In Kansas City, hundreds of military veterans live without a house, apartment or even a permanent shelter to call home. Many have mental scars that make living in normal society difficult.

But three entrepreneurial veterans are trying to build a solution on a sloping field of grass and trees just east of 89th and Troost in Kansas City.

“We’re looking at four wonderful acres,” says Kevin Jamison, squinting into the sun. “Because it’s not the land, it’s what’s going to be done with the land.”

Courtesy Logan Black

Logan Black is an Iraq War veteran and an actor. Last year he moved Kansas City Fringe Festival audiences with Bond: A Soldier and His Dog, a one-act play he wrote about his relationship with a specialized search dog named Diego.

With another run for the show this month, however, Black has faced a tough reality, with implications for the play’s future: Diego hasn't been well.

Black was Diego's handler. Together, they cleared roads of roadside bombs and searched homes and discovered other stockpiles of ordnance.

Wikipedia -- Creative Commons

Kansas’ first Veterans Treatment Court went into session in the Johnson County Courthouse on January 13, making the state the 41st in the nation to start such a program. 

The court provides veteran offenders a diversion track through the Johnson County District Attorney’s office and a probation track offered through Johnson County District Court Services. They also link veterans with programs, benefits and services for which they are eligible.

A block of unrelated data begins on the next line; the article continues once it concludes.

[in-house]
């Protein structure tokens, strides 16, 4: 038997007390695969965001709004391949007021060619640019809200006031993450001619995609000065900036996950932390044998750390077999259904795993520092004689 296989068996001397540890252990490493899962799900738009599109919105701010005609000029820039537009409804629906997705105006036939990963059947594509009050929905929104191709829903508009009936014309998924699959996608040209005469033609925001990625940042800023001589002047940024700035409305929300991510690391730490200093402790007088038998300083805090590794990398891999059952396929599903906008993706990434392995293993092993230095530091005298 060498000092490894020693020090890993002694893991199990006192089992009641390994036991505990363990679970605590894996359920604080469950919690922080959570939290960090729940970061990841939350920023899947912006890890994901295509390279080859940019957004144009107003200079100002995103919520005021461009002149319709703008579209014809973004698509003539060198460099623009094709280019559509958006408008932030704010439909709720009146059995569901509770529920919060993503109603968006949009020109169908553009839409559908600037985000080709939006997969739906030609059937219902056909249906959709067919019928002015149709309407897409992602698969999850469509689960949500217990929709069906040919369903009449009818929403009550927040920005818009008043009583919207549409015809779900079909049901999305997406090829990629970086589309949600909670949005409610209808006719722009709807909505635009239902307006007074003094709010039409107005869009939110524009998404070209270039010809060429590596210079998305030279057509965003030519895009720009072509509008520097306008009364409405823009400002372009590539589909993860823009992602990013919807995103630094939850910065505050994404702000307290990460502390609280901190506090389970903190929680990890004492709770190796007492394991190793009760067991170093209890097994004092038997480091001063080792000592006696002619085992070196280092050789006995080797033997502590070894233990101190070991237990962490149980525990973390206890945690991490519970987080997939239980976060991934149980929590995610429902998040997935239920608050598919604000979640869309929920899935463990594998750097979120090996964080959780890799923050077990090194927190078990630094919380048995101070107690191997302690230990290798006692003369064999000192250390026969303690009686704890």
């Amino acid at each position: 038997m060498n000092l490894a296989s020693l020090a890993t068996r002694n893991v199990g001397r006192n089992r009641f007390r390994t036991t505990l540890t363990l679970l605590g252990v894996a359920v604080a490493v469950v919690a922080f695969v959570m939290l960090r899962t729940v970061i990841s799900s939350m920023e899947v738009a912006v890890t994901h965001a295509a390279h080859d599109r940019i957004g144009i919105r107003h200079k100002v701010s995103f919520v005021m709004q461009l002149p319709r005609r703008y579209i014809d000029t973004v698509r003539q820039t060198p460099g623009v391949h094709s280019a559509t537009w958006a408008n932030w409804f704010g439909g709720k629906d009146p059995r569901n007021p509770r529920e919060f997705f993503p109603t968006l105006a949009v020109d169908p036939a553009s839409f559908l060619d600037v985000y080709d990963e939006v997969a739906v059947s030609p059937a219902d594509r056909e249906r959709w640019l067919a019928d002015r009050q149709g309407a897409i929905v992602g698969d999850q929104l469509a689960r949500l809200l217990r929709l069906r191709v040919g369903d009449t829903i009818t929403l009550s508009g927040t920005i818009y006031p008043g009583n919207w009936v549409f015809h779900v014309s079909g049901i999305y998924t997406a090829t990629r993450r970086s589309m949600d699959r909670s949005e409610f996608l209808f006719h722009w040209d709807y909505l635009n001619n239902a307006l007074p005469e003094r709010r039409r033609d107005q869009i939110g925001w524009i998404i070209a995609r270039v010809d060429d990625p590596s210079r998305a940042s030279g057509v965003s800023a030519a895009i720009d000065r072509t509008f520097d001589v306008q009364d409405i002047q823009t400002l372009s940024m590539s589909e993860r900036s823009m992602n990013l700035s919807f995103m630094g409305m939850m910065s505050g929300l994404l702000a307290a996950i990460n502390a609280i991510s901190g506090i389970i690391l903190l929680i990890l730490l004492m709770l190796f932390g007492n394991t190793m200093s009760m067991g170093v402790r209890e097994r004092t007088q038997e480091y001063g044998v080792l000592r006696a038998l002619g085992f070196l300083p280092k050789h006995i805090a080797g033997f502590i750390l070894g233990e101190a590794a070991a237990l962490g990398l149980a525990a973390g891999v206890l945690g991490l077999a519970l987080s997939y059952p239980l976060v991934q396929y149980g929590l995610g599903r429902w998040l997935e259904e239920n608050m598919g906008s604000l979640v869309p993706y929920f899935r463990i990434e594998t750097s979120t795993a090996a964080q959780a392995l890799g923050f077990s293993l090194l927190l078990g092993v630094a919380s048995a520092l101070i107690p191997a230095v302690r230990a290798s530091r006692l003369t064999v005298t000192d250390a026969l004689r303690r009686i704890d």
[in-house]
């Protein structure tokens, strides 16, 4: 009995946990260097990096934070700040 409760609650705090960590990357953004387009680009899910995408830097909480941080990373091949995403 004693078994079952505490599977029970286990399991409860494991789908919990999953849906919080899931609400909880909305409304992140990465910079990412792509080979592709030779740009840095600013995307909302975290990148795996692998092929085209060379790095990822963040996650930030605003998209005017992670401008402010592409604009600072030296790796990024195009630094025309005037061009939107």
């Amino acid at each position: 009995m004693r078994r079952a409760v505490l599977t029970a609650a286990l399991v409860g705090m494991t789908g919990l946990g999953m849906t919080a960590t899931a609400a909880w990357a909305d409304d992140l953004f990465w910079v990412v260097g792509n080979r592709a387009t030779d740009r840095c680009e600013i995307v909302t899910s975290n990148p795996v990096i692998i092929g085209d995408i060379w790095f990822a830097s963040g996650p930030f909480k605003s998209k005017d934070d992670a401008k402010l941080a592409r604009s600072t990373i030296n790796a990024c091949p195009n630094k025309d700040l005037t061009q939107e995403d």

A look at the Veterans Treatment Court programs in both Jackson County, Missouri and Johnson County, Kansas. 

Guests:

Eighteen months ago, the first phase of St. Michael's Veterans Center was just opening on Chelsea Street in Kansas City, Missouri. Now the center is expanding and inching closer to its goal of zero homeless veterans in Kansas City.

Guests:

  • Art Fillmore is an attorney with AEGIS Professional Services and a member of the board of St. Michael's Veterans Center.
  • Eric Verzola is the executive director of St. Michael’s Veterans Center.

A majority of American veterans, both able-bodied and wounded, say they want to continue to serve after fighting overseas. TIME Magazine’s Joe Klein details the story behind two soldiers who show fellow veterans how to use their war skills to rebuild communities here and abroad in his new book, Charlie Mike.

We explore how veterans are using art to reconnect with civilian life, and we'll also investigate how we thank veterans for their service.

Guests:

It's easy to see the terrible physical injuries that war can inflict. On this edition of Up To Date, author and former Marine Karl Marlantes talks about recovering from the invisible wounds of war. He recalls his service in Vietnam, speaks of regrets and talks about how combat can hurt one's moral core.

Istolethetv / Flickr--CC

It’s hard for an active-duty or former military service member to make it through Veterans Day without hearing this: “Thank you for your service.”

From seemingly well-intentioned passersby to a deluge of businesses, the November refrain isn’t always a welcome one, however.